Throat Leaflets

After your child’s tonsil surgery: tips for parents
After a tonsillectomy, your child may experience a sore throat, requiring regular painkillers for relief. This allows them to resume a normal diet, including bread. A two-week break from school and social activities is necessary for proper recovery. Although there is a one in six chance of post-surgery bleeding, prompt attention at the nearest A&E department is crucial if it occurs. In rare cases, one in 100 children may require a second operation to address bleeding. This e-leaflet provides guidance on recognizing and managing symptoms, as well as emergency contacts for additional support after your child’s tonsillectomy.
Flexible Nasal Endoscopy
Flexible nasal endoscopy is a routine procedure utilized to examine the interior of the nose, the nasal passages, the larynx, and the posterior regions of the throat and tongue. This involves the use of an endoscope, a flexible type of telescope. The procedure is commonly conducted in outpatient clinics, hospital wards, or emergency departments. Individuals experiencing issues with the ear, nose, throat, or voice box may undergo this examination. The endoscope, equipped with a bright light, is a narrow and flexible telescope. In standard fiberoptic endoscopes, the image is transmitted through numerous fine glass fibers to an eyepiece or camera. Alternatively, some endoscopes have a video camera at the tip, displaying the captured images on a screen.
Helping you decide about tonsil surgery for your child
Tonsils, situated on either side of the back of the throat, can become inflamed, leading to tonsillitis, often caused by viral or bacterial infections. This common childhood illness typically manifests with symptoms like a sore throat and fever. To alleviate your child’s discomfort, you can administer paracetamol (e.g., Calpol), ibuprofen, or a combination of both. Additionally, soothing treatments like over-the-counter throat lozenges and sprays are beneficial if age-appropriate. Gargling with a mild antiseptic or warm, salty water can provide relief. In most cases, symptoms improve within a week.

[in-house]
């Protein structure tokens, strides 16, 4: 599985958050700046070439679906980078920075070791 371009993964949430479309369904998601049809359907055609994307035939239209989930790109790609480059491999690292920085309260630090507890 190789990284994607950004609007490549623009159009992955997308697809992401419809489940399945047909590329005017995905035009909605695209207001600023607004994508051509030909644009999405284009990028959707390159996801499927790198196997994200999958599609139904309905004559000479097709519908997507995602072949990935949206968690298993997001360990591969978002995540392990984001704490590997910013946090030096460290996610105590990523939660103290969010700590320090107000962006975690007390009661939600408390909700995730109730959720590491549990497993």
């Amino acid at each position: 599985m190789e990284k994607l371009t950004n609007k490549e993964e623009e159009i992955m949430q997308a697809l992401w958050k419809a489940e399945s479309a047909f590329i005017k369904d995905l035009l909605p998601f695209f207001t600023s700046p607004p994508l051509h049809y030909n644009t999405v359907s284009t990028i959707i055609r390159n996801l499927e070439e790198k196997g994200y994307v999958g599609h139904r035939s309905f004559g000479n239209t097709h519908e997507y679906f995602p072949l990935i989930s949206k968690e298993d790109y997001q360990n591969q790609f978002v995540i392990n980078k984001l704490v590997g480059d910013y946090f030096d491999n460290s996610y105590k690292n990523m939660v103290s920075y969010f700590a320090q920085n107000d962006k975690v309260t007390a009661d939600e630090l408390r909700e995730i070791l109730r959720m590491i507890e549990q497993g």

Hoarseness or Dysphonia denotes a alteration in the sound of one’s voice, characterized by a strained, husky, or breathy quality. Individuals experiencing hoarseness may observe changes in loudness and variations in voice pitch. In young children, fluctuations in voice pitch are common during puberty, often referred to as voice “breaking.” Aphonia, a condition marked by a complete loss of voice resulting in only a whisper, is another manifestation. Hoarseness arises when the vocal cords in the larynx, responsible for producing sound through vibration, do not function properly. While there are various causes of hoarseness, the majority are not severe and typically resolve after a brief period.
Intracapsular tonsillectomy for children
Your child will require a two-week break from school and social activities. Regarding an intracapsular tonsillectomy, the risk of postoperative bleeding is 2 in 1000 children. Tonsils, located at the back of the throat, consist of one on the left and one on the right, playing a role in combating germs and infection. While essential in early childhood, their significance diminishes after age three, and they naturally reduce in size. Even without tonsils, the ability to fight infections remains. Tonsil removal may be considered if their presence becomes more detrimental than beneficial.
MLTB – Micro-laryngo-tracheo-bronchoscopy
MLTB, or micro-laryngo-tracheo-bronchoscopy, is a diagnostic procedure aimed at identifying the underlying causes of your child’s airway symptoms. During MLTB, an endoscope equipped with a light and camera is gently inserted through the mouth to examine the larynx (voicebox), trachea (windpipe), and bronchi (large tubes leading to the lungs). Common indications for MLTB include issues such as noisy breathing, recurrent episodes of croup, and coughing or choking during eating or drinking. This procedure assists the child’s doctor in understanding the nature of the airway and breathing problem, enabling them to formulate an appropriate treatment plan.